Worldwide revenue for Johnson & Johnson rose 5% to $18.5 billion in the third quarter of 2014, compared to $17.5 billion in the third quarter of 2013. U.S. sales jumped 11.6% during the same three months of this year, the company said.
Net earnings for the third quarter reached $4.7 billion, compared to $2.9 billion in the same period a year earlier, and included a net gain of about $1.1 billion related to the divestiture of Ortho-Clinical Diagnostics to the Carlyle Group for $4 billion. The sale closed in the third quarter.
Pharmaceutical sales were a bright spot for the company, rising 18.1% to $8.3 billion in the third quarter of 2014. Remicade, a therapy commonly used to treat patients with rheumatoid arthritis, as well as multiple other conditions and diseases, remains Johnson & Johnson's top-selling drug, with sales of $1.7 billion during the quarter.
But growth did not extend to the medical device business, where device sales and diagnostics fell 5.2% to $6.6 billion in the third quarter. In the U.S., the loss was more pronounced, with revenues falling 6.5% to $2.9 billion. During an earnings call, Louise Mehrotra, Johnson & Johnson's vice president of investor relations, attributed the decline to lower sales of vision-care products, falling revenue for surgical products and women's and urology technologies, as well as ongoing pricing pressure in the U.S.
Device manufacturers are confronting pricing pressure from hospitals and other U.S. healthcare providers as they seek to offset reimbursement cuts and lower utilization rates. At the same time, some drug companies have reported significant growth in sales of new therapies, notably new treatments for hepatitis C, which cost thousands of dollars more than traditional treatments.
Even though pricing pressure is expected to remain a concern for manufacturers, as well as an ongoing part of contract negotiations, low, single-digit increases in hospital utilization rates over the last two quarters may signal the possibility of stronger growth in the future for Johnson & Johnson and other device makers.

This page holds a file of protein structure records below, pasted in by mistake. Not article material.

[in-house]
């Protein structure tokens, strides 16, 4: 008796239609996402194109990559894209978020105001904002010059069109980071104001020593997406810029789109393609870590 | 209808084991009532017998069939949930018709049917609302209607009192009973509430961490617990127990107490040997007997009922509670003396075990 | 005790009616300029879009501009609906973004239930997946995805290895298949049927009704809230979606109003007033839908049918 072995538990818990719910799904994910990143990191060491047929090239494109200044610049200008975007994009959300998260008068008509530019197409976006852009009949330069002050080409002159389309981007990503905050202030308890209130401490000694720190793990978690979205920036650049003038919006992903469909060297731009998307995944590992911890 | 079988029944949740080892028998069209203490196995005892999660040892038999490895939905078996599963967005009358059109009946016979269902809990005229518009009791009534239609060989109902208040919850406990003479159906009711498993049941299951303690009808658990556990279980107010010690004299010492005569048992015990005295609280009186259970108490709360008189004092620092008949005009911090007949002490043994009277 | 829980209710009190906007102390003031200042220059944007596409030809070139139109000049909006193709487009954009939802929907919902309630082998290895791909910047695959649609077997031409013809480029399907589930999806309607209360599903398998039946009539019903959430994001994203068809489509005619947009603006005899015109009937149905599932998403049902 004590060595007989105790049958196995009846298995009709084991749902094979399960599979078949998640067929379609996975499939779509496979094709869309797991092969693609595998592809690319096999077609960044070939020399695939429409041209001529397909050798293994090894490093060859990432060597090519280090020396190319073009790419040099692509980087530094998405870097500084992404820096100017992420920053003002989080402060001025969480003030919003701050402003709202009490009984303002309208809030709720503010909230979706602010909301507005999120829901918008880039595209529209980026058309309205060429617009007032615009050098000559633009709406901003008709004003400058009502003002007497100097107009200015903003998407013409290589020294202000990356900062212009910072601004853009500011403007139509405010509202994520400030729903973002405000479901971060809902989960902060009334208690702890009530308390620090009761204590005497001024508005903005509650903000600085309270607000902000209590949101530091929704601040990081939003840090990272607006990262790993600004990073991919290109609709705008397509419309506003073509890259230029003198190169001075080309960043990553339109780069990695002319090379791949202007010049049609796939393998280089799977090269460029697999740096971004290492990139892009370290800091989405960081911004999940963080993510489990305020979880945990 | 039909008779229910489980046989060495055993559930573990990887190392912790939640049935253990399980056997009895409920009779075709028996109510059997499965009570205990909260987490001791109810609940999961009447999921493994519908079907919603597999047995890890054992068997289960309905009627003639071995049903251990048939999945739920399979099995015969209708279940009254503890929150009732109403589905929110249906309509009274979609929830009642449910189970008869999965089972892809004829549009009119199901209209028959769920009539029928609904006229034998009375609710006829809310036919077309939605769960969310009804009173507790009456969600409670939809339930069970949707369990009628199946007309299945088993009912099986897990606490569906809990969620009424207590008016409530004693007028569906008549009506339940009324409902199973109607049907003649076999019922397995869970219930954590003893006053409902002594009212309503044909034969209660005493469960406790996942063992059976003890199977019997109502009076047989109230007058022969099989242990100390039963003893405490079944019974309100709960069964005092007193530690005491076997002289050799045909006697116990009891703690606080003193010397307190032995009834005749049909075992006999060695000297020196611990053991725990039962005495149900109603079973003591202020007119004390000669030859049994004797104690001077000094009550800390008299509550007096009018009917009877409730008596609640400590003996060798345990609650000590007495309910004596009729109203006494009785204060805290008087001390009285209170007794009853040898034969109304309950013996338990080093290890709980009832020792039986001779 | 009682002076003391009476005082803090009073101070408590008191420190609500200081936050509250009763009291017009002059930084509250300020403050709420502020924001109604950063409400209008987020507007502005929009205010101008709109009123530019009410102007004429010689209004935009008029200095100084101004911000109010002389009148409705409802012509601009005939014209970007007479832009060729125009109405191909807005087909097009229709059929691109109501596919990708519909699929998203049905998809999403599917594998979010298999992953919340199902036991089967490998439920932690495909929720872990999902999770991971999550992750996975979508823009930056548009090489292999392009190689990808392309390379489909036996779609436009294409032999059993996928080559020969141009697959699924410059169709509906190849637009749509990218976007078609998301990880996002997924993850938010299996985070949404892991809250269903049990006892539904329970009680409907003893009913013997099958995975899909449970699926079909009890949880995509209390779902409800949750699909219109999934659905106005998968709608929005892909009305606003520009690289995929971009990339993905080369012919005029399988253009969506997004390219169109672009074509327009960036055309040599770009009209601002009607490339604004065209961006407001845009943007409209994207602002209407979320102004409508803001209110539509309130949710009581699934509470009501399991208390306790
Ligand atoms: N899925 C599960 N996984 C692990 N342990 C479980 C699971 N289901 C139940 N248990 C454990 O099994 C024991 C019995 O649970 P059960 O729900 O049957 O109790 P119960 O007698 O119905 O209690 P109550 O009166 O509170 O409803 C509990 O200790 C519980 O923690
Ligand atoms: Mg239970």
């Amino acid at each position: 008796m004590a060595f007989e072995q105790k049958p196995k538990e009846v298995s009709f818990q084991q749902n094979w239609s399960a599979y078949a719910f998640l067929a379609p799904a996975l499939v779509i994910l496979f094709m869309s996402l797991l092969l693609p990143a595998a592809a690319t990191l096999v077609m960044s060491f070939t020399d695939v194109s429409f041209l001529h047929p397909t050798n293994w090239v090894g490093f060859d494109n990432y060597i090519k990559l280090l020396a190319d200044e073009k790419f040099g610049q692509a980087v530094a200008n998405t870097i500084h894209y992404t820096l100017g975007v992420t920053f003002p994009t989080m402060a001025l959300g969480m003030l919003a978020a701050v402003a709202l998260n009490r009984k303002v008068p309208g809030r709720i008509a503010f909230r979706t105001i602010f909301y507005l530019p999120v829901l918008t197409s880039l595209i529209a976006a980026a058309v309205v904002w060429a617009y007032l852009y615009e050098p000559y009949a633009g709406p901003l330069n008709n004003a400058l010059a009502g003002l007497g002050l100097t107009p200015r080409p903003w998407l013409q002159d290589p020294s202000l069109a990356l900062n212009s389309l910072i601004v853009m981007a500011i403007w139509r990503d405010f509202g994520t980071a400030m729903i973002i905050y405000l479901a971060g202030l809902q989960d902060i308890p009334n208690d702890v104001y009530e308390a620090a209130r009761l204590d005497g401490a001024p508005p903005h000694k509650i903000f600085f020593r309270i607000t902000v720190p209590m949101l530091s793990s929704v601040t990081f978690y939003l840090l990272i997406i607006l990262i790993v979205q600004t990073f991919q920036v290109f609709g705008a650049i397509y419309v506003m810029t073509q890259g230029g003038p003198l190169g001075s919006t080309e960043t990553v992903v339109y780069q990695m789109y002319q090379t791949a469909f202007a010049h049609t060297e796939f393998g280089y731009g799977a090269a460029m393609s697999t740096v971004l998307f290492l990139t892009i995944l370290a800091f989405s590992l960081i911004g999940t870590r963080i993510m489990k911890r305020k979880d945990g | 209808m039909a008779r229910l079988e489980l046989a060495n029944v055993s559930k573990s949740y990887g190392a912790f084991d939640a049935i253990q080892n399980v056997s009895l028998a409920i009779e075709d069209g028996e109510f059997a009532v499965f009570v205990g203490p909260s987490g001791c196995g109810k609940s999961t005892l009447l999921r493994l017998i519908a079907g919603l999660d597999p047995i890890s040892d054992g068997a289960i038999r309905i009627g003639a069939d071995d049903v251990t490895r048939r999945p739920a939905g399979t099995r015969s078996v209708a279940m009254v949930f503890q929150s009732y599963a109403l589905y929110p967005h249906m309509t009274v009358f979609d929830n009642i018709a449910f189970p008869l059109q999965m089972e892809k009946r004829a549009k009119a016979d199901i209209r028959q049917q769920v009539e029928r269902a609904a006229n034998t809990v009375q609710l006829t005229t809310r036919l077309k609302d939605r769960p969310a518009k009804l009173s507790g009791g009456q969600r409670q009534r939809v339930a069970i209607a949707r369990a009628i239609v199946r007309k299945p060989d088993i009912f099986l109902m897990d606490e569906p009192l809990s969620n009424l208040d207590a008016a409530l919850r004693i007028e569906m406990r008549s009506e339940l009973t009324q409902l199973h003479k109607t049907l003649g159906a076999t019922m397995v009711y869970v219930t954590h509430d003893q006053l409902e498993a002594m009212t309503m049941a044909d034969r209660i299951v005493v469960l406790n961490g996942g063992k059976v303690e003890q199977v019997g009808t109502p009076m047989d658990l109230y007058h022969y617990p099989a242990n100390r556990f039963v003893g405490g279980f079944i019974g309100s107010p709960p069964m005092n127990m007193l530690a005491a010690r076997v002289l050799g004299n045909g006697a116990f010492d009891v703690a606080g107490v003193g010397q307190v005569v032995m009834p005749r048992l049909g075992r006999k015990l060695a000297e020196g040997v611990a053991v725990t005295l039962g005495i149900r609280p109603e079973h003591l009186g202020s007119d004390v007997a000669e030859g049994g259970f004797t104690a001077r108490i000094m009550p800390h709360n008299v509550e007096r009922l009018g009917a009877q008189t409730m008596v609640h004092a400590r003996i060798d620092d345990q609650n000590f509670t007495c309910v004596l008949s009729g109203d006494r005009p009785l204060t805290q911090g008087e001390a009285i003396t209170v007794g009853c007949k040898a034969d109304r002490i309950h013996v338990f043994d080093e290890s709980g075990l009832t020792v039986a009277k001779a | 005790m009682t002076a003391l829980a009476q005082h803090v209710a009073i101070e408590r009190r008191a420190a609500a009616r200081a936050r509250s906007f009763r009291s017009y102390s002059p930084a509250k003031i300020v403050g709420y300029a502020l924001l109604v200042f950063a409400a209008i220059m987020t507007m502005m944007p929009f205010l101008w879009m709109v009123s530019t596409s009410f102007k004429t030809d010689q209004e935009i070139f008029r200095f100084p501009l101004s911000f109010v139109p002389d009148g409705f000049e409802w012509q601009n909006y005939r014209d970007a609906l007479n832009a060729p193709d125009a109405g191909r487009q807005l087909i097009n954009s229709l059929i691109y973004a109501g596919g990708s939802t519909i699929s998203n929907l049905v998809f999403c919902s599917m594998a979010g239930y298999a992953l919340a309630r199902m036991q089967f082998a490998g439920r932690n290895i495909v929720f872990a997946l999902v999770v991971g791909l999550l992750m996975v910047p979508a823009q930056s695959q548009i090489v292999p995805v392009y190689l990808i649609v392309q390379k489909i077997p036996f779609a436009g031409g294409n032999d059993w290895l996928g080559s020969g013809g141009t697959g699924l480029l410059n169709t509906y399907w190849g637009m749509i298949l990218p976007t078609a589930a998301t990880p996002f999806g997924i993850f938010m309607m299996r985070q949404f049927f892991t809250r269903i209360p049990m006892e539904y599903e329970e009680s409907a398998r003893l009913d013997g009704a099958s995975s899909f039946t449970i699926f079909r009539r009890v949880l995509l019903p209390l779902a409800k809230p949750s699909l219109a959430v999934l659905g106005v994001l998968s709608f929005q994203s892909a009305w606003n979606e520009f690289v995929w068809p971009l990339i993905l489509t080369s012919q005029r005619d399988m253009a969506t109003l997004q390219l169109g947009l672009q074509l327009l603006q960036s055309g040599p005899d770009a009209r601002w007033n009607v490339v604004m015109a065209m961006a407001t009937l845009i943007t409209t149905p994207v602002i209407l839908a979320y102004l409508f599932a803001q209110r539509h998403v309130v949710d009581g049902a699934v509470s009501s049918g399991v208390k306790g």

“We remain confident as economies recover and as healthcare reform gains momentum in the U.S. and abroad, utilization rates are going to increase,” said Dominic Caruso, Johnson & Johnson's chief financial officer.
Still, the modest increase in utilization rates hasn't led to significant shifts in medical device sales and surgical supplies for Johnson & Johnson. Surgical product sales fell nearly 4% for the quarter in the U.S. to $564 million, while the suture business reported “modest single-digit growth” that was offset by price pressure, Caruso said during the call.
U.S sales of hip implants rose 3%, while revenue brought in from knee implant sales went up 5%. Both categories faced pricing pressure. Total sales of orthopedic devices in the U.S. rose 3.2% to $1.2 billion. But Matt Miksic, an analyst for Piper Jaffray and Co., noted in a research note that positive orthopedic and spine results were a “pleasant surprise in a traditionally slow quarter.”
Biomet, a Warsaw, Ind.-based orthopedic manufacturer, also reported better-than-expected results for the third quarter, Miksic said. Last week the company reported that net sales rose 6% to $774.8 million in its first quarter of 2015, with sales of knee implants rising 4.3% and hip products up 3.8%.
Johnson & Johnson's device business also faced a negative impact from the withdrawal of its power morcellators because of growing concerns that the device can spread unknown and unsuspected cancers in women undergoing minimally invasive hysterectomies or surgical removal of uterine fibroids.
Follow Jaimy Lee on Twitter: @MHjlee